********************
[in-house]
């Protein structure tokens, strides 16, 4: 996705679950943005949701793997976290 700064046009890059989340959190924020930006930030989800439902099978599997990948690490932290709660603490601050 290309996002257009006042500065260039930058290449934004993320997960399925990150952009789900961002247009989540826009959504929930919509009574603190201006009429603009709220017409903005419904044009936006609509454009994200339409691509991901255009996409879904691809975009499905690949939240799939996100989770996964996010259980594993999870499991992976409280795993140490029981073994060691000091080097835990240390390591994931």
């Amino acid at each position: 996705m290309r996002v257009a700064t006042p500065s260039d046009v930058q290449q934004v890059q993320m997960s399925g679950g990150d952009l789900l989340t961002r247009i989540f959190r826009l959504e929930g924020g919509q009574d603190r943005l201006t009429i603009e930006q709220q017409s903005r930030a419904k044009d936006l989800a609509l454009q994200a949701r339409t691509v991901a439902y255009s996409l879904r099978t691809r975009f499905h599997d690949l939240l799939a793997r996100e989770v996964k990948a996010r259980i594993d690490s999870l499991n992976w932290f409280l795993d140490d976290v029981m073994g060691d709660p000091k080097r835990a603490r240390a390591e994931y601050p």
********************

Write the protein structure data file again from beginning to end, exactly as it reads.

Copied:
[in-house]
């Protein structure tokens, strides 16, 4: 996705679950943005949701793997976290 700064046009890059989340959190924020930006930030989800439902099978599997990948690490932290709660603490601050 290309996002257009006042500065260039930058290449934004993320997960399925990150952009789900961002247009989540826009959504929930919509009574603190201006009429603009709220017409903005419904044009936006609509454009994200339409691509991901255009996409879904691809975009499905690949939240799939996100989770996964996010259980594993999870499991992976409280795993140490029981073994060691000091080097835990240390390591994931």
């Amino acid at each position: 996705m290309r996002v257009a700064t006042p500065s260039d046009v930058q290449q934004v890059q993320m997960s399925g679950g990150d952009l789900l989340t961002r247009i989540f959190r826009l959504e929930g924020g919509q009574d603190r943005l201006t009429i603009e930006q709220q017409s903005r930030a419904k044009d936006l989800a609509l454009q994200a949701r339409t691509v991901a439902y255009s996409l879904r099978t691809r975009f499905h599997d690949l939240l799939a793997r996100e989770v996964k990948a996010r259980i594993d690490s999870l499991n992976w932290f409280l795993d140490d976290v029981m073994g060691d709660p000091k080097r835990a603490r240390a390591e994931y601050p």